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Vision and Commitment:A History of the Development of Digital Humanities at the Academia Sinica,  published  in  December  2017


The fruitful result of the digitization of Taiwan’s cultural heritage does not emerge ex nihilo. Vision and Commitment:A History of the Development of Digital Humanities at Academia Sinica offers a testimonial account of the history and development of Digital Humanities at Academia Sinica with interviews of nearly 40 individuals who have been involved in the course of events. They recall the long path of digitization in the past three decades; and their stories about such a “digital contribution” are told in the spirit aspiring to “accomplish without claiming” the honors due to their dedication.


In the 1960s, the introduction of computer spurred the advance of information technology and triggered what can be called as phases of digital movement. Developed countries started digitizing important national cultural heritage one after another; hindered by the barrier of language, Taiwan fell behind. It was not until the 1980s that the difficult problem of Sinicizing computer system was finally solved. Taiwan, led by Academia Sinica and a number of other institutions, caught up forthwith, and eventually in the 1990s gained international leadership in building databases of Chinese literature. 


In the process of fostering a digital culture in Taiwan, Academia Sinica always plays the role of a vanguard. It launched the Automatization of Chinese History Corpus (史籍自動化計畫 ; 1984-1993) and the Scripta Sinica Database Project (漢籍全文資料庫計畫; 1994 till now). From 1998 to 2015 it led the following mile-stone projects funded by then National Science Council, Executive Yuan (now the Ministry of Science and Technology): the Digital Museum Project, the National Digital Archives Program (NDAP), the Taiwan e-Learning and Digital Archives Program, (TELDAP), and the Sustainable Management of Taiwan Digital Archives Project. This is a perfect example of utilizing state resources to lay the foundation for national digital archives. A total of 560 million digital files and more than 760 websites/databases have been established. Alongside these efforts a body of metadata has been created according to international standard, paving the way for Taiwan’s achievements toward the global community.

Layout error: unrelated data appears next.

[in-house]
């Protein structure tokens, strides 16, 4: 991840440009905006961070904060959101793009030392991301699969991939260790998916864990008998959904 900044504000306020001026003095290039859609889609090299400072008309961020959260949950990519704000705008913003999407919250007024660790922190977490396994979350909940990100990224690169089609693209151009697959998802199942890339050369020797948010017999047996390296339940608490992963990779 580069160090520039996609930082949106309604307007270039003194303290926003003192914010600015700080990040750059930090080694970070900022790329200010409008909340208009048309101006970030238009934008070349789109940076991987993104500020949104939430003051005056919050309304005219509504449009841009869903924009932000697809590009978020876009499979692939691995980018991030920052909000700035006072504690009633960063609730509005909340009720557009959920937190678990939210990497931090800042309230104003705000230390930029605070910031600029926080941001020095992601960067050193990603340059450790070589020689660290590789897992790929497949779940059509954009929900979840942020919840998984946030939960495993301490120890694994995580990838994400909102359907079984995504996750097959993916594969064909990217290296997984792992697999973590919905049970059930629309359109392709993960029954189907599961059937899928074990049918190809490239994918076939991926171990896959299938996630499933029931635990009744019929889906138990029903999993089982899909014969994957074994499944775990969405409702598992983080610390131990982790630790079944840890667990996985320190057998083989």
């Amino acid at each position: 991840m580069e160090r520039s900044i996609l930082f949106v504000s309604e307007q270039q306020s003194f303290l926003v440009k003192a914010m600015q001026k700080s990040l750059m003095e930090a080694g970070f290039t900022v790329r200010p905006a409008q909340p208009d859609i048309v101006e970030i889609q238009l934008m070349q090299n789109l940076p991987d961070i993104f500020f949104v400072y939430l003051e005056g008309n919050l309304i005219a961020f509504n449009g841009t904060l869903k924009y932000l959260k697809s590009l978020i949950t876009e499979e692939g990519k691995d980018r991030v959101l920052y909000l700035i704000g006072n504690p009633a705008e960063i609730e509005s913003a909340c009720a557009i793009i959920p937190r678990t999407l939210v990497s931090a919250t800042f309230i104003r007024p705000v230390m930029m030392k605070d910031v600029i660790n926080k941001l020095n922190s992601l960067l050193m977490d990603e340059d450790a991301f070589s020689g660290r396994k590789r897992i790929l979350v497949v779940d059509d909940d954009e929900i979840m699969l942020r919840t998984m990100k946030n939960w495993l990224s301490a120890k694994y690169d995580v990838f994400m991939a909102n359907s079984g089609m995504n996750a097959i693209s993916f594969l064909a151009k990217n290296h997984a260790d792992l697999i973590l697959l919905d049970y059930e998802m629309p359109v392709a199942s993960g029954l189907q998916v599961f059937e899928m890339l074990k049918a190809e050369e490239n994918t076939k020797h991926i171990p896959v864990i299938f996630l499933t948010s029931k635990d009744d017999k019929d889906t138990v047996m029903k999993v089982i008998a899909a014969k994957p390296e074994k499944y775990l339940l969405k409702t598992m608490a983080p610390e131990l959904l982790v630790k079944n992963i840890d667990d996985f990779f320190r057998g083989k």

In 2013, the Academia Sinica Center for Digital Cultures (ASCDC) was founded. Aside from continuing to elevate the accessibility and enlarging digital resources, the Center also aims at (1) promoting and creating cultures through digital means; (2) facilitating research on Digital Humanities based on a well-bodied cultural substance; and (3) experimenting with the idea to bring culture in harmony with digital technologies in order to pioneer in defining the values of Taiwan’s Digital Humanities.


Thirty years have gone by since Taiwan went on this journey of digital culture. The efforts were initiated by governmental agencies such as Academia Sinica and gradually expanded to every branch in private sectors. In the future, such an undertaking will be in the hands of millions of individuals. All of these are calibrated in the vision and commitment of Academia Sinica.


In retrospect this book pays tribute to numerous unknown heroes who worked with Academia Sinica and made great “digital contributions” to Taiwan without ever claiming their accomplishment.


For book purchase, please contact the Academia Sinica Press Bookshop (+886-2-2652-1876) and San Ming Bookshop (+886-2-2500-6600). Find free electronic version of this title on National Library of Public Information, HyRead eBook, and iRead eBook



About the Director:
Lin Fu-shih is Research Fellow at the Institute of History and Philology and Director of the Center for Digital Cultures, Academia Sinica. Lin’s involvement dates back to 1985, when the Automatization of the Chinese History Corpus commenced. In the 1990s Lin returned to Taiwan with a PhD degree from Princeton University to answer the call for building the infrastructure of Digital Humanities. He has co-hosted the National Digital Archives Projects (sub-projects, Stage I & II) and hosted some subprojects of Taiwan Digital Archives Expansion Project.


About the Author:
Tsao Ming-tsung is a writer interested in the history and literature of Taiwan. He has been a journalist and editor of United Daily News (聯合報); part-time Lecturer at the Department of Chinese Literature, Tunghai University; author-in-residence at National Chung Hsing University; and planner of special report of “數位@文化.tw”.




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